26. The system as recited in claim 23, wherein the information associated with the content provider includes regional service information and wherein the alternative resource identifier includes information identifying a regional service plan provided by the content delivery network service provider.
27. The system as recited in claim 23, wherein the DNS server in the first network point of presence is operable to obtain the information associated with the content provider and wherein the alternative resource identifier includes information identifying a service level plan provided by the content delivery network service provider.
28. The system as recited in claim 23, wherein the DNS server in the first network point of presence is operable to obtain the information associated with the content provider and wherein the alternative resource identifier includes information identifying a file processing plan provided by the content delivery network service provider.
29. The system as recited in claim 23, wherein the DNS server in the first network point of presence is operable to obtain the information corresponding to a geographic location of the client computing device.
30. The system as recited in claim 23, wherein the network address comprises a network address of a cache component in the second network point of presence.
31. The system as recited in claim 23, wherein the network address comprises a network address of a cache component in another network point of presence.
Description
BACKGROUND

Generally described, computing devices and communication networks can be utilized to exchange information. In a common application, a computing device can request content from another computing device via the communication network. For example, a user at a personal computing device can utilize a software browser application to request a Web page from a server computing device via the Internet. In such embodiments, the user computing device can be referred to as a client computing device and the server computing device can be referred to as a content provider.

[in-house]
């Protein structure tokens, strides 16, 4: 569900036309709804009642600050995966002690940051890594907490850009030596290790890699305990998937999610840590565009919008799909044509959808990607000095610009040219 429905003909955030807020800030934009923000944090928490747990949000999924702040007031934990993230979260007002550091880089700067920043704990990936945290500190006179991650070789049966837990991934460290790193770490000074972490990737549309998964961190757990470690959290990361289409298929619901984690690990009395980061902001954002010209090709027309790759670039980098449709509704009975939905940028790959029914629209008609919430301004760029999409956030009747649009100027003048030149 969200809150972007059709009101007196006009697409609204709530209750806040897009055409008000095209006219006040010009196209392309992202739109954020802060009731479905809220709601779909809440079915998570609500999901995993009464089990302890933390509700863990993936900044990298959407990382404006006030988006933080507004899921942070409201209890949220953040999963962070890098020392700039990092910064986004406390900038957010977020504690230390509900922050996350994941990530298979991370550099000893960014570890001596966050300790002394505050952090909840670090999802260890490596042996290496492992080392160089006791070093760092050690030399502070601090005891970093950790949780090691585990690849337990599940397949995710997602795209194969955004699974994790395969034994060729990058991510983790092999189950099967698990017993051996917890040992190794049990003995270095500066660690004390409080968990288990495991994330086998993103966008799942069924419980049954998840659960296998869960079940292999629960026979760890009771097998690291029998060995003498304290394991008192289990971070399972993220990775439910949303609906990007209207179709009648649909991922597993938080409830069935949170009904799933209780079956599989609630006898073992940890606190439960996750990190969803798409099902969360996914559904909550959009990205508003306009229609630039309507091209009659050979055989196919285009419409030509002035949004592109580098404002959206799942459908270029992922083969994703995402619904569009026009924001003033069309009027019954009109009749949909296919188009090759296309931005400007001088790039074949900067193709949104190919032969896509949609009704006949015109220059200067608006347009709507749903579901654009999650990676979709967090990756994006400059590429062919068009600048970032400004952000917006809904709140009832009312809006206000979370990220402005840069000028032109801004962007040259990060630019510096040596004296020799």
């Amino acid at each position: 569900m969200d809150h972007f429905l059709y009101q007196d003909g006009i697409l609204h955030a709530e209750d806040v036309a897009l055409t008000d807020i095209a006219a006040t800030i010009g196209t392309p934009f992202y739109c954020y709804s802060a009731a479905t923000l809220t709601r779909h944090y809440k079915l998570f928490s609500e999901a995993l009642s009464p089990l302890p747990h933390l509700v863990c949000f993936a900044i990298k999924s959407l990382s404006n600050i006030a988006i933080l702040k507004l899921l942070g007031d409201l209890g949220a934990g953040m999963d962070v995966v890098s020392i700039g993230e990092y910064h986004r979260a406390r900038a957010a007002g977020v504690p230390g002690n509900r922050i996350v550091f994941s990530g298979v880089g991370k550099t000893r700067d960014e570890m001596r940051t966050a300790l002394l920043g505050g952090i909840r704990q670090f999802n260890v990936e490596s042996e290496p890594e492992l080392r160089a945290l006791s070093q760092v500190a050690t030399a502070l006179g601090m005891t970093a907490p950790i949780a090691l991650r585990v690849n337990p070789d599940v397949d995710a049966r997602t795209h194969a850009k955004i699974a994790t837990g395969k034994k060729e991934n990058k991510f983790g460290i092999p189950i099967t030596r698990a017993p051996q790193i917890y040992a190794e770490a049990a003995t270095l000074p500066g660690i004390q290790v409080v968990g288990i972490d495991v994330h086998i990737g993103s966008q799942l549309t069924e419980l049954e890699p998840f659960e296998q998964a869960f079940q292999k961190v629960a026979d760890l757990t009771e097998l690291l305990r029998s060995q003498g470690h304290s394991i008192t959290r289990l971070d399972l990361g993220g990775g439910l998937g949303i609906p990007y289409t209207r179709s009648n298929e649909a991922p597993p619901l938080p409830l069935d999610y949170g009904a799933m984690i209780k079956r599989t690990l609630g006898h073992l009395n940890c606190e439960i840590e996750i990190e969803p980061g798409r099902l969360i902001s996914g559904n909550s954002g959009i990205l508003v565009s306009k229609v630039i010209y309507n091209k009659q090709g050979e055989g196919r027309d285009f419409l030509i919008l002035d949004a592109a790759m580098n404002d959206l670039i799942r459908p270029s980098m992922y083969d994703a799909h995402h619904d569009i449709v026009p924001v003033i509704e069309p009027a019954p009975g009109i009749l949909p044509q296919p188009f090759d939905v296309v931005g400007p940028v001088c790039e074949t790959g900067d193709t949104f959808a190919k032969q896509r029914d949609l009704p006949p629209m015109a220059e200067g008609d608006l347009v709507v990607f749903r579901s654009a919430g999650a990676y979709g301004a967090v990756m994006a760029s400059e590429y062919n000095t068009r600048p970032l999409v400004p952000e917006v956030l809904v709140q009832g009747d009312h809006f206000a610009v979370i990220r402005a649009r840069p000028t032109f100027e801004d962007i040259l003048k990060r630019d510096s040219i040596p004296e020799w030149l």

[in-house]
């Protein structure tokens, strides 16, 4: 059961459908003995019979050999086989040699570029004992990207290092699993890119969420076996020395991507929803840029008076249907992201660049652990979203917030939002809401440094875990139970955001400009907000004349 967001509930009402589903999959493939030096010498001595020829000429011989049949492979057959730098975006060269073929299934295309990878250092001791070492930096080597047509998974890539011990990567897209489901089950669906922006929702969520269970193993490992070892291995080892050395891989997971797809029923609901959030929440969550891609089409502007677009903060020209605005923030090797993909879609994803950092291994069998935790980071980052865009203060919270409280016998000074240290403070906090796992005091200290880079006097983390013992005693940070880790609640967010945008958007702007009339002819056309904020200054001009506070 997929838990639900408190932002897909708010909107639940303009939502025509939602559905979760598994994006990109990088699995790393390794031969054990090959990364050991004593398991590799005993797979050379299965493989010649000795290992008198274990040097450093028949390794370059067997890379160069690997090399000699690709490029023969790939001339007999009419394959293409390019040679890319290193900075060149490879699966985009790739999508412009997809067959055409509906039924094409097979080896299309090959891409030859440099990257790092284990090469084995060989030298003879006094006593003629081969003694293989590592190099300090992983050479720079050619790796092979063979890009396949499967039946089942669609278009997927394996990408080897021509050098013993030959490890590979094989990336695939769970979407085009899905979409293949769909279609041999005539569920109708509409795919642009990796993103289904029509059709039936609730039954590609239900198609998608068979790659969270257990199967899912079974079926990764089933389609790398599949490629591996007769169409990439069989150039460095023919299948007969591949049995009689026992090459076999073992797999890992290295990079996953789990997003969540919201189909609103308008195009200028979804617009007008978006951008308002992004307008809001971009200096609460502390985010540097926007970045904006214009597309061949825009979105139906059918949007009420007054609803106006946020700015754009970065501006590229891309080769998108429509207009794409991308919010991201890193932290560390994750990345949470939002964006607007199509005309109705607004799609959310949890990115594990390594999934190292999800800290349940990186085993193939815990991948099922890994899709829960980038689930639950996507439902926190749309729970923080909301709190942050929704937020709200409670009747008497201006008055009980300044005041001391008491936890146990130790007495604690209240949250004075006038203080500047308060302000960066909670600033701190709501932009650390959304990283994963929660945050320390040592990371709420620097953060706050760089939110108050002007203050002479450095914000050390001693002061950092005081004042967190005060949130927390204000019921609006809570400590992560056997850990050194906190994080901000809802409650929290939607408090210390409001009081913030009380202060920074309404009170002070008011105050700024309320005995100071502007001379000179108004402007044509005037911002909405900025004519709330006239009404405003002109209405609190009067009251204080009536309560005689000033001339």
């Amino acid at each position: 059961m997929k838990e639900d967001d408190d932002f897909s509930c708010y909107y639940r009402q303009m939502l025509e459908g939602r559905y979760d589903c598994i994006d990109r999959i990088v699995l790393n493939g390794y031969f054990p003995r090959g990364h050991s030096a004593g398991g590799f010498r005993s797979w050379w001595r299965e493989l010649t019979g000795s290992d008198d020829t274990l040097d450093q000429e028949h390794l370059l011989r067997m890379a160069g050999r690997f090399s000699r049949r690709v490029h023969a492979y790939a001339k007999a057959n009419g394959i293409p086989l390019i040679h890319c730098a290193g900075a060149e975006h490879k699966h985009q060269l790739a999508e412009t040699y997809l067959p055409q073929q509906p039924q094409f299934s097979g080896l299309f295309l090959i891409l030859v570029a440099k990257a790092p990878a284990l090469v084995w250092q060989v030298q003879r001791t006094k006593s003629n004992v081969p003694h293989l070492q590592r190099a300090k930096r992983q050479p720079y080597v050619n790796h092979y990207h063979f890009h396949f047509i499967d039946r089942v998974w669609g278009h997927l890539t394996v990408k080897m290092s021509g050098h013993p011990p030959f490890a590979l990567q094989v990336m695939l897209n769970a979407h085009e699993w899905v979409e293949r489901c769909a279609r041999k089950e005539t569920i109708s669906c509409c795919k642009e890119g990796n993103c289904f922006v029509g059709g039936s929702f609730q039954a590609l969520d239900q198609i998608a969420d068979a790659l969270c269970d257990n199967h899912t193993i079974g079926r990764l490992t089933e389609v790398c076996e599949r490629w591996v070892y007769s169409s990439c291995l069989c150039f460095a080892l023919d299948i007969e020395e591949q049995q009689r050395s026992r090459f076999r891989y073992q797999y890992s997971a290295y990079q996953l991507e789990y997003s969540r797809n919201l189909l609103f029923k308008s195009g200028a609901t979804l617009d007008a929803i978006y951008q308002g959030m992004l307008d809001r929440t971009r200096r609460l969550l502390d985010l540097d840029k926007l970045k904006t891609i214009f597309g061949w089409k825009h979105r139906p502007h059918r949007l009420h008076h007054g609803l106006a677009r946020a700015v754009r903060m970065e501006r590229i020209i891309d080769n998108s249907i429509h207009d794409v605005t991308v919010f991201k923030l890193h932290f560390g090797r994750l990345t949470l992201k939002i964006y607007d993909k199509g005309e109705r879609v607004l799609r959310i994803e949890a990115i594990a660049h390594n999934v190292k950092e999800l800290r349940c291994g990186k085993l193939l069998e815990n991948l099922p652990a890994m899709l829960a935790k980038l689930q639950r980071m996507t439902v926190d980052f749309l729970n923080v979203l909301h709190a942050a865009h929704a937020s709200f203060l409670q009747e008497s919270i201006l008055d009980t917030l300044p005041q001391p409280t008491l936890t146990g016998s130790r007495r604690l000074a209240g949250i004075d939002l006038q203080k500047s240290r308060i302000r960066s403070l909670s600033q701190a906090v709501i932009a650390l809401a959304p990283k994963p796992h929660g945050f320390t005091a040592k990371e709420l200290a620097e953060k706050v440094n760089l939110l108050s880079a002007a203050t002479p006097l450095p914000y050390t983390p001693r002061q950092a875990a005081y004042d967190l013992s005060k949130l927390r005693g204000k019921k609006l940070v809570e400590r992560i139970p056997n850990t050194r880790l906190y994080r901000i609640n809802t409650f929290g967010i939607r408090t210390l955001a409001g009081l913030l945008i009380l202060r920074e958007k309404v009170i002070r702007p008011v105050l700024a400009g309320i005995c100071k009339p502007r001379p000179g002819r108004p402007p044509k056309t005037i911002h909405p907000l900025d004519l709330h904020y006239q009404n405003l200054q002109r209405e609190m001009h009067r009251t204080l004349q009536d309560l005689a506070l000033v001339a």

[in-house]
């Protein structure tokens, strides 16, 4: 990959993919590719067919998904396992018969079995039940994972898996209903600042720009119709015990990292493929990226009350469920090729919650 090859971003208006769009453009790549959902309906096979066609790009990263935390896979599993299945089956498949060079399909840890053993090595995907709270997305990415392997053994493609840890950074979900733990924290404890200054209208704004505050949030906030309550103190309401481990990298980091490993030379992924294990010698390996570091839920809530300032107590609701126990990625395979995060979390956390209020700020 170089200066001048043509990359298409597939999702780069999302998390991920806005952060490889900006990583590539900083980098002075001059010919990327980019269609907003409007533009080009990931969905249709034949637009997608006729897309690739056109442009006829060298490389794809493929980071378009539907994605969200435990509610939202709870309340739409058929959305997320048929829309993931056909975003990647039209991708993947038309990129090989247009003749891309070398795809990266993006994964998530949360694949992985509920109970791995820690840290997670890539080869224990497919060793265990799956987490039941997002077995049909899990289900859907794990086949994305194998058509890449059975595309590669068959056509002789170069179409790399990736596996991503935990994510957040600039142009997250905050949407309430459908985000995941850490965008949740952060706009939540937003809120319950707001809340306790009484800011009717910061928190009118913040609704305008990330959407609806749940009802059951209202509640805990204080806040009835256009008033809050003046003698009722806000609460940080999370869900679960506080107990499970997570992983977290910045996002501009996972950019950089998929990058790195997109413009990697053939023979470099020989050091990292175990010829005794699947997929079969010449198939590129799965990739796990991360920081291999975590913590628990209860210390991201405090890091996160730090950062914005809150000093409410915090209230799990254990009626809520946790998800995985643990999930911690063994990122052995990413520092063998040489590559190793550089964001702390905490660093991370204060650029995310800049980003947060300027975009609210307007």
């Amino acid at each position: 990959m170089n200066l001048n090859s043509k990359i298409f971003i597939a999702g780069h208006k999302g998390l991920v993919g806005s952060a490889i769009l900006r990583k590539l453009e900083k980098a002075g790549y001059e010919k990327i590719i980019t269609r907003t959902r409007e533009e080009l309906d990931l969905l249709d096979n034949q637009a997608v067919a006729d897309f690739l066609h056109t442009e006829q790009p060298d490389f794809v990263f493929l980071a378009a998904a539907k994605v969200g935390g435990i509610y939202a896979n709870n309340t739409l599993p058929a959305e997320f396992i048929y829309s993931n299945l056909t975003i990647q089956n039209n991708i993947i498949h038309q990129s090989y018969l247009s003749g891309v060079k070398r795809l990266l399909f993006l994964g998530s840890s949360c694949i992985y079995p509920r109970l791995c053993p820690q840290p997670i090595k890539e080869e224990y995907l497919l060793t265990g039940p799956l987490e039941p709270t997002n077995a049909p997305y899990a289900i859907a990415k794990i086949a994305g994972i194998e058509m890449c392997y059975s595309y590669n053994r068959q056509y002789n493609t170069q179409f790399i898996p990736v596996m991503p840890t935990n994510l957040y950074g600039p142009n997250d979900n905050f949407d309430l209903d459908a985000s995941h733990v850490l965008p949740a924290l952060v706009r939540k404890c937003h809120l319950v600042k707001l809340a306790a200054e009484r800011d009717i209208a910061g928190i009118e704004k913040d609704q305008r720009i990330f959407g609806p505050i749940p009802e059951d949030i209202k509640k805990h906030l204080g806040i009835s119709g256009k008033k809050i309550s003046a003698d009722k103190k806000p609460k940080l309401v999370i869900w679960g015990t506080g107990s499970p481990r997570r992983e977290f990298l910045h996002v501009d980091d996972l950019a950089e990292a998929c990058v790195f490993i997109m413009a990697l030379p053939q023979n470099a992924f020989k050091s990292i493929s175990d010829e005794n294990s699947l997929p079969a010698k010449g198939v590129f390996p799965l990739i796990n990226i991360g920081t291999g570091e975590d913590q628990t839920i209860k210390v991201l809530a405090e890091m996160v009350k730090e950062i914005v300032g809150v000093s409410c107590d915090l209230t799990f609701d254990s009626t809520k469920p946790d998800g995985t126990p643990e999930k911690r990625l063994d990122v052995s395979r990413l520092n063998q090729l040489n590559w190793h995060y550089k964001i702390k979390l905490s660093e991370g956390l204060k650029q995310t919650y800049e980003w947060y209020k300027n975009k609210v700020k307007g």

Content providers are generally motivated to provide requested content to client computing devices often with consideration of efficient transmission of the requested content to the client computing device and/or consideration of a cost associated with the transmission of the content. For larger scale implementations, a content provider may receive content requests from a high volume of client computing devices which can place a strain on the content provider's computing resources. Additionally, the content requested by the client computing devices may have a number of components, which can further place additional strain on the content provider's computing resources.

With reference to an illustrative example, a requested Web page, or original content, may be associated with a number of additional resources, such as images or videos, that are to be displayed with the Web page. In one specific embodiment, the additional resources of the Web page are identified by a number of embedded resource identifiers, such as uniform resource locators (“URLs”). In turn, software on the client computing devices typically processes embedded resource identifiers to generate requests for the content. Often, the resource identifiers associated with the embedded resources reference a computing device associated with the content provider such that the client computing device would transmit the request for the additional resources to the referenced content provider computing device. Accordingly, in order to satisfy a content request, the content provider would provide client computing devices data associated with the Web page as well as the data associated with the embedded resources.

Some content providers attempt to facilitate the delivery of requested content, such as Web pages and/or resources identified in Web pages, through the utilization of a content delivery network (“CDN”) service provider. A CDN server provider typically maintains a number of computing devices in a communication network that can maintain content from various content providers. In turn, content providers can instruct, or otherwise suggest to, client computing devices to request some, or all, of the content provider's content from the CDN service provider's computing devices.